GT investigates: ‘There are many options other than Australia’ – Chinese firms on why they ‘abandon’ market
Hostile business environment turns investors away
Published: Jun 29, 2022 10:29 PM
Photo taken on March 14, 2017 shows a bird's eye view of Darwin Port's cargo wharf in Australia. Photo: Xinhua

Photo taken on March 14, 2017 shows a bird's eye view of Darwin Port's cargo wharf in Australia. Photo: Xinhua

A recent industry report showing sharp drop of Chinese investment in Australia has led certain Australian media outlet to declare that Chinese investors were "fast abandoning Australia" and were "flocking to Europe and countries" along the Belt and Road Initiative (BRI).  

Many Australian media reports about the declining Chinese investment in the country tend to attribute the trend only to diplomatic tensions between the two countries in recent years, while refraining from explaining exactly why Chinese investors are leaving the country. 

In interviews with the Global Times, several Chinese business representatives describe an increasingly hostile and discriminatory business environment in Australia evidenced by excessive regulatory scrutiny of Chinese investments as well as growing anti-China sentiment in the broader Australian society. Under such an environment, some clearly stated that "there are many options in the world other than Australia" and they would not "put all eggs in one basket." 

In an example of excessive regulatory security of Chinese businesses by Australian authorities, a representative of a major listed Chinese firm in Australia told the Global Times that Australia's Foreign Investment Review Board (FIRB) has asked the company to submit some information that involved personal privacy or business secrets.  

The FIRB required the company to provide complete and traceable proof of funds during filing, including legitimate sources of funds from all of the company's major shareholders, the representative said on the condition of anonymity.

"In the filing, a major shareholder's source of funds was listed as the sale of his own property, along with a contract for the sale and bank transfer records. However, the FIRB then asked us to provide legal sources of funds for the shareholder's purchase, which went back more than a decade and was hard to find," said the representative, adding that the company eventually gave up on investing in Australia.

"For Chinese companies going overseas, there are many options to choose other than putting all eggs in one basket with Australia," the representative said with obvious frustration.

That frustration is apparently common among Chinese firms in Australia. In 2021, Chinese investment in Australia declined by 69 percent from A$2.5 billion ($1.9 billion) in 2020 to A$800 million, falling to its lowest level in the past 15 years since 2007, according to a report by KPMG and the University of Sydney released in April.

Chinese investment has been diverted from countries such as the US and Australia to the EU and countries involved in the China-proposed BRI, the report said.

Chinese official data also point to a growing trend of Chinese investment along the BRI and Europe. The flows and stocks of China's outbound direct investment (ODI) remain among the world's top three in 2021. Of China's total ODI in 2021, 936.69 billion yuan ($145.19 billion), 14.8 percent flocked to countries involved in BRI, and Chinese investment in Europe grew by about 25 percent year-on-year, official data showed.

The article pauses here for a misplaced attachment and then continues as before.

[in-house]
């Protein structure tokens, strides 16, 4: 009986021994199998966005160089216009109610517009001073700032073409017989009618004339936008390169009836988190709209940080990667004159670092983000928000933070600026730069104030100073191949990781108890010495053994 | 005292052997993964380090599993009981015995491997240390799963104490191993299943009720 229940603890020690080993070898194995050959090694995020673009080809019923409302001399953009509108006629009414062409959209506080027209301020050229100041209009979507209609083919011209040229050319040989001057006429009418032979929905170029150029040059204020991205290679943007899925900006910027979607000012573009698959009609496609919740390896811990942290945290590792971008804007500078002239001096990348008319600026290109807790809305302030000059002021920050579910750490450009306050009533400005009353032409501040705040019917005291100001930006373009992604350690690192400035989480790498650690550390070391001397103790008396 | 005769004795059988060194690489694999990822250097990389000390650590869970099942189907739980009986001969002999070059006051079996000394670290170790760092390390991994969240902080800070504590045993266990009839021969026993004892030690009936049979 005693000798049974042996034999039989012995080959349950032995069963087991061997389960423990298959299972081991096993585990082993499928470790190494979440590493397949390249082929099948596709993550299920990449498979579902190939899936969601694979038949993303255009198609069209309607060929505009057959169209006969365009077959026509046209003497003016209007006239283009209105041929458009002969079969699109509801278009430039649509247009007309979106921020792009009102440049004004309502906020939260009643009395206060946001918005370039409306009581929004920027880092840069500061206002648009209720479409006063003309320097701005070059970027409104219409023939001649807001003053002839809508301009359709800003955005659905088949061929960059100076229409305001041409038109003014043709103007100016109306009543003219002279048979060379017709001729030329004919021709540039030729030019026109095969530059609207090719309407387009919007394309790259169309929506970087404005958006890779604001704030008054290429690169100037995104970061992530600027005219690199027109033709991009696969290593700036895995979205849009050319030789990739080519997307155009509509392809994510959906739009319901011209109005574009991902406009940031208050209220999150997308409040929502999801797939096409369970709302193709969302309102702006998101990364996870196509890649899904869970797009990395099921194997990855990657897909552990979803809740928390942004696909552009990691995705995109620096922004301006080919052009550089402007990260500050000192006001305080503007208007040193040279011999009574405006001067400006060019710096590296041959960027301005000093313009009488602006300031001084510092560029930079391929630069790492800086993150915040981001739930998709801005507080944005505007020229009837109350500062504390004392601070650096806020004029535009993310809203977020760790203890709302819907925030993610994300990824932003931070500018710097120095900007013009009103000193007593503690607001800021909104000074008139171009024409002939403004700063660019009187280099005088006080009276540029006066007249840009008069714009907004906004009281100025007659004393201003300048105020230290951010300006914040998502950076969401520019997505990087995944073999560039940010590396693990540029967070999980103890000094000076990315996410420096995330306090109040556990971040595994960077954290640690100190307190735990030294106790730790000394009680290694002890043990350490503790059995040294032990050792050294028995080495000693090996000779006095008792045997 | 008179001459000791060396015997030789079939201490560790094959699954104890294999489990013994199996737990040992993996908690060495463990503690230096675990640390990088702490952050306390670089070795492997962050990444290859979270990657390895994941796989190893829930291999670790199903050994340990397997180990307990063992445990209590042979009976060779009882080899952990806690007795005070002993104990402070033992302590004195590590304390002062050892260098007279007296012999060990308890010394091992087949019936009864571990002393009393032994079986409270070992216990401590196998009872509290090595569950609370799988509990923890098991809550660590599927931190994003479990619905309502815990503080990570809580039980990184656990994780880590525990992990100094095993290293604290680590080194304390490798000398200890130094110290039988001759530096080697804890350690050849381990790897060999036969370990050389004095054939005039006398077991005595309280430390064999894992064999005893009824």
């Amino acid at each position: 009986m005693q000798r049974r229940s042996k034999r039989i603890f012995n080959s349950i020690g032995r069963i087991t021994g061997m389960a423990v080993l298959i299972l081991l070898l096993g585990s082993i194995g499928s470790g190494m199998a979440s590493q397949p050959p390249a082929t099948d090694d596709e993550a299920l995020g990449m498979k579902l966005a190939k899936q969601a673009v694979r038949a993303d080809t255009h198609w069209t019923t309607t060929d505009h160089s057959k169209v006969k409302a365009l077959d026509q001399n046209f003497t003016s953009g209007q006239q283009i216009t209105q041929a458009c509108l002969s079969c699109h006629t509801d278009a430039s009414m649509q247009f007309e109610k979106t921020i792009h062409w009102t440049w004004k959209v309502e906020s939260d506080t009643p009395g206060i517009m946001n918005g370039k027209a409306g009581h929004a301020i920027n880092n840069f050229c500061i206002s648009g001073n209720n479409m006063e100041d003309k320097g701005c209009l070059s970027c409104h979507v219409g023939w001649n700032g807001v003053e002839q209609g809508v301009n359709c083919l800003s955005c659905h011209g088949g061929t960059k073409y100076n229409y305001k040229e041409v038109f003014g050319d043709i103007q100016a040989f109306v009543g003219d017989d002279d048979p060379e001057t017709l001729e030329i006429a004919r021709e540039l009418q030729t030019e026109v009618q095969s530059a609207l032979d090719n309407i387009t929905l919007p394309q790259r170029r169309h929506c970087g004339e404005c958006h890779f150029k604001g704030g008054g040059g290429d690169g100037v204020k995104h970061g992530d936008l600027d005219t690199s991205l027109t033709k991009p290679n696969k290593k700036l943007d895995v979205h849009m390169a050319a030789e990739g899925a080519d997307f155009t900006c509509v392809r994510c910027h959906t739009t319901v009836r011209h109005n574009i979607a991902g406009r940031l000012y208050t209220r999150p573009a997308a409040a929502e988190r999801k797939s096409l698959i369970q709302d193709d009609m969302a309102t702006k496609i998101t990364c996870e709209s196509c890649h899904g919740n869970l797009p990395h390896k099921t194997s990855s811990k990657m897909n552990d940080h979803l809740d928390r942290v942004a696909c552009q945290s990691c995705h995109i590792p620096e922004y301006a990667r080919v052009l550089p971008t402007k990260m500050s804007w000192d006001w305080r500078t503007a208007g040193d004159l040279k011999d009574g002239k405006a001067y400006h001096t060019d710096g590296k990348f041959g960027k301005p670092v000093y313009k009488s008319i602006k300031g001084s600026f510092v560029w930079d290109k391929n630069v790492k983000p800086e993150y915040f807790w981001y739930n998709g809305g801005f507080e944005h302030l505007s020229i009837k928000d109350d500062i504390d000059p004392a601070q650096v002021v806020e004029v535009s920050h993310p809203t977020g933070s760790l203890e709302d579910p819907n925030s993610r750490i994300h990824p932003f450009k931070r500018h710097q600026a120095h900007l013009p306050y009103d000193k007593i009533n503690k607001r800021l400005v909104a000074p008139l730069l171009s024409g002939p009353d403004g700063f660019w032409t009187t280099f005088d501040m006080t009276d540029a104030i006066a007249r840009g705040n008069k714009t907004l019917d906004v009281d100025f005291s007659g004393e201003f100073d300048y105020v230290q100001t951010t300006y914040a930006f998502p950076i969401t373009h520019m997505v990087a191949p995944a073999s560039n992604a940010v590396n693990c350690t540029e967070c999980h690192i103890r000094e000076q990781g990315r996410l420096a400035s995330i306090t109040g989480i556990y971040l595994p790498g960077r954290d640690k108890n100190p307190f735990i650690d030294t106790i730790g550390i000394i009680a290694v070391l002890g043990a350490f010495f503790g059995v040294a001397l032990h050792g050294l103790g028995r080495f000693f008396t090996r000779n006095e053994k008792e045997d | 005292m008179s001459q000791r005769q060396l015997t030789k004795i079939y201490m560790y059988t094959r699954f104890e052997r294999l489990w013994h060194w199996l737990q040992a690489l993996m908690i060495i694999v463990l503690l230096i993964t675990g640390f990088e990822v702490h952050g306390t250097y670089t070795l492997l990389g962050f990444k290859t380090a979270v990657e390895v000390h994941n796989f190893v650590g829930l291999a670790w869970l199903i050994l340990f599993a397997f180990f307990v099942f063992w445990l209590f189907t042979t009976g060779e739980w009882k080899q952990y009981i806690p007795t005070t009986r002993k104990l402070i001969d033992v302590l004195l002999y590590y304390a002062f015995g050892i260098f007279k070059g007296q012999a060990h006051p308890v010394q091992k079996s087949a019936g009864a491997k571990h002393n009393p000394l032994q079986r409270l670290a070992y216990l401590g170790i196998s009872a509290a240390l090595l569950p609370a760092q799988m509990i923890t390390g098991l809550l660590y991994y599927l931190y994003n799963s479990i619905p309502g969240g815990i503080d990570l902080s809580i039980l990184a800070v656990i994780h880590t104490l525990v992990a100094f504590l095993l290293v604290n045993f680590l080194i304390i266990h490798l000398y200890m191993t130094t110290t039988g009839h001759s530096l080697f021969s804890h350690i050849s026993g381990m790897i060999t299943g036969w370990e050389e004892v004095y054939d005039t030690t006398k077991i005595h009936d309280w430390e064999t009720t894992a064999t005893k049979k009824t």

In a clear indication of the shift of Chinese investments away from Australia, a Chinese wine trader told the Global Times that his company's previous investment in Australian wine imports has been completely diverted to wines from Europe and South America amid growing difficulties in doing businesses with Australia. 

Since mid-2017, Australia has been constantly undermining its relations with China, playing the role of a "pioneer" in the US' anti-China campaign. Chinese investments in Australia started a rapid decline in 2018, when the Australian government banned Huawei from participating in the country's 5G network construction citing "national security."  

In line with the Australian government's hostile approach toward China, Australian public opinion toward China has also fallen sharply, according to the 2022 Lowy Institute poll published on late Tuesday, more indications of the increasingly hostile environment for Chinese businesses in the country.  

The poll showed that 63 percent of Australians say China is "more of a security threat" to Australia in 2022, compared to 12 percent in 2018, while 33 percent say China is "more of an economic partner" to Australia, compared to 82 percent in 2018. 

For Chinese investors, such a huge jump in hostility toward China means reconsidering business strategies.

A Chinese investor, who has been exporting wine and other food products from Australia for nearly 20 years, told the Global Times that many Chinese companies have put their investment intentions in Australia on hold, and investors are also taking a "wait-and-see" attitude. 

"The new Australian government's attitude toward China is not clear. It sometimes makes positive statements, which are softer than the previous government's tone; However, the attitude of the Anthony Albanese administration on some matters of principle makes many Chinese investors feel disappointed and confused," the veteran investor said.

In addition to regulatory security and hostility, insiders from a number of Chinese companies said that the COVID-19 pandemic has also posed difficulties as Australia has long and repeatedly been in a state of border closure and internal lockdowns.

Chinese investors, who are not Australian citizens or permanent residents, were unable to obtain visas for business visits to Australia, let alone reaching investment agreements worth millions or even billions of dollars, they said.